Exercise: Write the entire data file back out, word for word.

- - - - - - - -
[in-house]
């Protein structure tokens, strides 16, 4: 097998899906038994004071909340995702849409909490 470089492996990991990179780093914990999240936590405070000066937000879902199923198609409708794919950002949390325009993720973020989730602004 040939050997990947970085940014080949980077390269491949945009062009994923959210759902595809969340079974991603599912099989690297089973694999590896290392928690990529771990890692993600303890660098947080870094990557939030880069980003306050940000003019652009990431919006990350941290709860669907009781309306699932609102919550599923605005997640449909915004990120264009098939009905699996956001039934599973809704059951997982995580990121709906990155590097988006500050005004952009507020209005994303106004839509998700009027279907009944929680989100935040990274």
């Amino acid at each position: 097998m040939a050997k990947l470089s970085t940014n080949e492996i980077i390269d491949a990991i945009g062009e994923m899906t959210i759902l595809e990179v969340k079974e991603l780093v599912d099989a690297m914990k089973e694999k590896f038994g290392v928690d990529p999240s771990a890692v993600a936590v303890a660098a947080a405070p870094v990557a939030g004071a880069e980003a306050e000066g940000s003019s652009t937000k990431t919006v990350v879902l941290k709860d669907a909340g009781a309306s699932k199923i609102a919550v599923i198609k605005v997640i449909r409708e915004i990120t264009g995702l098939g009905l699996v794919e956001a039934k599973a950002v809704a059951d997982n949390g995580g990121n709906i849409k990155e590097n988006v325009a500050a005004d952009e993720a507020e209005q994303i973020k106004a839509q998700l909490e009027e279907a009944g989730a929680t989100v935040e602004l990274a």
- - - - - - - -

[in-house]
């Protein structure tokens, strides 16, 4: 097998899906038994004071909340995702849409909490 470089492996990991990179780093914990999240936590405070000066937000879902199923198609409708794919950002949390325009993720973020989730602004 040939050997990947970085940014080949980077390269491949945009062009994923959210759902595809969340079974991603599912099989690297089973694999590896290392928690990529771990890692993600303890660098947080870094990557939030880069980003306050940000003019652009990431919006990350941290709860669907009781309306699932609102919550599923605005997640449909915004990120264009098939009905699996956001039934599973809704059951997982995580990121709906990155590097988006500050005004952009507020209005994303106004839509998700009027279907009944929680989100935040990274």
């Amino acid at each position: 097998m040939a050997k990947l470089s970085t940014n080949e492996i980077i390269d491949a990991i945009g062009e994923m899906t959210i759902l595809e990179v969340k079974e991603l780093v599912d099989a690297m914990k089973e694999k590896f038994g290392v928690d990529p999240s771990a890692v993600a936590v303890a660098a947080a405070p870094v990557a939030g004071a880069e980003a306050e000066g940000s003019s652009t937000k990431t919006v990350v879902l941290k709860d669907a909340g009781a309306s699932k199923i609102a919550v599923i198609k605005v997640i449909r409708e915004i990120t264009g995702l098939g009905l699996v794919e956001a039934k599973a950002v809704a059951d997982n949390g995580g990121n709906i849409k990155e590097n988006v325009a500050a005004d952009e993720a507020e209005q994303i973020k106004a839509q998700l909490e009027e279907a009944g989730a929680t989100v935040e602004l990274a």